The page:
Your art classroom is the perfect place for students to explore different cultures as well as their own community and their place in it. Read how these teachers are widening students’ perspectives and download seven art lessons that will help you do the same.
Teachers share the ways they build culture and community
- We do schoolwide collaborative murals. They are always a hit and bring everyone together to find their piece within the entire work. – Angela H.
- We riff on what our community is famous for: Johnny Appleseed, apples, pink plastic flamingos, combs, baby carriages, etc. Observe, draw, repeat! – Linnea R.
- To explore community and culture, I have “Masterpiece Mondays,” where I highlight an artist’s work in PPT format. We look at four to five images and have a discussion of how their culture informs their work and what message they are portraying. Students tend to relate to more contemporary voices, and we travel the globe looking at how art communicates and expresses ideas and beliefs. – Bibba M.
- I choose art assignments inspired by different cultures that reflect the demographic of my students, in particular the Black and Hispanic/Latino populations. – Sharon S.
- It’s great to enter community art competitions, especially at our local art museum. – Danellen D.
- I like to invite visiting artists to share their wonderful and inspirational art with my students. – Debbie F.
- Virtual field trips are a great way to explore when there is no budget for it. – Noel M.
- My students are exposed to work by contemporary artists across a range of cultures. Using a variety of mediums, students create work that reflects who they are and the inspiration they get from each other. – Heidi L.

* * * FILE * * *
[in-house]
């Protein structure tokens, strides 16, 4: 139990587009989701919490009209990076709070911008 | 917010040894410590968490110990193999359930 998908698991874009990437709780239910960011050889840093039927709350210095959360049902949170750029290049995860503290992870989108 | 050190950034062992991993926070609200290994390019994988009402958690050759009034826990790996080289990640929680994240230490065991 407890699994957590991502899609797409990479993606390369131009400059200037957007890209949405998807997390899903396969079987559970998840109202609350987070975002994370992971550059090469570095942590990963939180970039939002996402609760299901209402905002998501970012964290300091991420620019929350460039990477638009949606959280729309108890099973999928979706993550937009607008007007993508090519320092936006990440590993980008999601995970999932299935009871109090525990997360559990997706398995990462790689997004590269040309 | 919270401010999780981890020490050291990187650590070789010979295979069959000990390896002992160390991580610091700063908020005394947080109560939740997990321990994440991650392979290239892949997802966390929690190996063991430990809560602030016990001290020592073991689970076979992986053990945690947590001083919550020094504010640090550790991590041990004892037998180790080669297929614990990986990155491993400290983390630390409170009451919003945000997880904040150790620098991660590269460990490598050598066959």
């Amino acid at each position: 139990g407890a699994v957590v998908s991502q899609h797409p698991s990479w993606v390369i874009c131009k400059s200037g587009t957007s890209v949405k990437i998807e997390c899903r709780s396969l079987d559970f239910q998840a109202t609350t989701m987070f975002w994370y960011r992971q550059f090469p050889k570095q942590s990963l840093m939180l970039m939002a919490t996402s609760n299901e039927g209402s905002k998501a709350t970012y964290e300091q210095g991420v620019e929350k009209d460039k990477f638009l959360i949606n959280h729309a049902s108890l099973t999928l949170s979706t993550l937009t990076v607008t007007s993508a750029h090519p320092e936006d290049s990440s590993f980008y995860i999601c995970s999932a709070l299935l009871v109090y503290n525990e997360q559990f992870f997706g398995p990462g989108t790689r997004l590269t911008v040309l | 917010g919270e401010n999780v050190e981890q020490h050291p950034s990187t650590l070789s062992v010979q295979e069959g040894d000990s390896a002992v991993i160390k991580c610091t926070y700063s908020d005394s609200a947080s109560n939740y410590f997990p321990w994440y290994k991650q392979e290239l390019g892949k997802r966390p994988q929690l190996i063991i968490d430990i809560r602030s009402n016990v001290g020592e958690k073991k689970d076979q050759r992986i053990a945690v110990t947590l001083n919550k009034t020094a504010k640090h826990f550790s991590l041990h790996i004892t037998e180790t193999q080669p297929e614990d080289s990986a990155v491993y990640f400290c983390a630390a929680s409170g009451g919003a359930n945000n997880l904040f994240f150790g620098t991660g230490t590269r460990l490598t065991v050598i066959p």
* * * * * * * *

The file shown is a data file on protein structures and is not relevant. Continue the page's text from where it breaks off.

- The art room is the perfect place to explore community, diversity, and inclusion. Every Monday we feature a different artist and one of their artworks. Students then do a See, Think, Wonder and write a few sentences about the artwork or the artist. By featuring different artists from around the world, students are able to see how we all have things in common, no matter how different we seem at first. – Melanie W.
- I introduce different cultures and communities throughout the year by researching cultural celebrations, traditions, fiber/textiles, food, weather, and geography. I try to find books and videos to go along with the presentation. I incorporate a variety of mediums that work with the lessons.
– Pam H.
- I love connecting our community to our art lessons! We talk about our school theme, other subjects, and the neighboring community and animals (we are by the water) to tie into our artwork! – Kristina G.
- Every October we switch to ink and participate in Inktober in my high school art room. We build community by sharing our ink ideas and drawings. My students are loving it! – Enjoli B.
- My students bring creativity and tradition from their culture. We have been working on Day of the Dead skeletons for Hispanic Heritage Month and they are very excited about them. – Bridget L.
- We most recently are celebrating Hispanic Heritage Month. We’re celebrating Spanish artists, Joan Miro, Frida Kahlo, and Pablo Picasso. – Rebecca T.
- My students bring ideas and traditions from their families. Every student lends a portion of their heritage. Greatness is created when student culture and student art intersect. – Mrs. Monyhan
- Building a community in my classroom is essential to all teachers! I take pride in bringing in all my students’ cultures and interests with art, decor, and conversations. My students feel safe in my room!
– Missy K.
- We create bowls for the Empty Bowls Community Project. Our 7th and 8th grades create and we have our own event with foods classes providing the soup! This year, I’d like to get the Jazz Band to come and perform! – @art_inthe_middle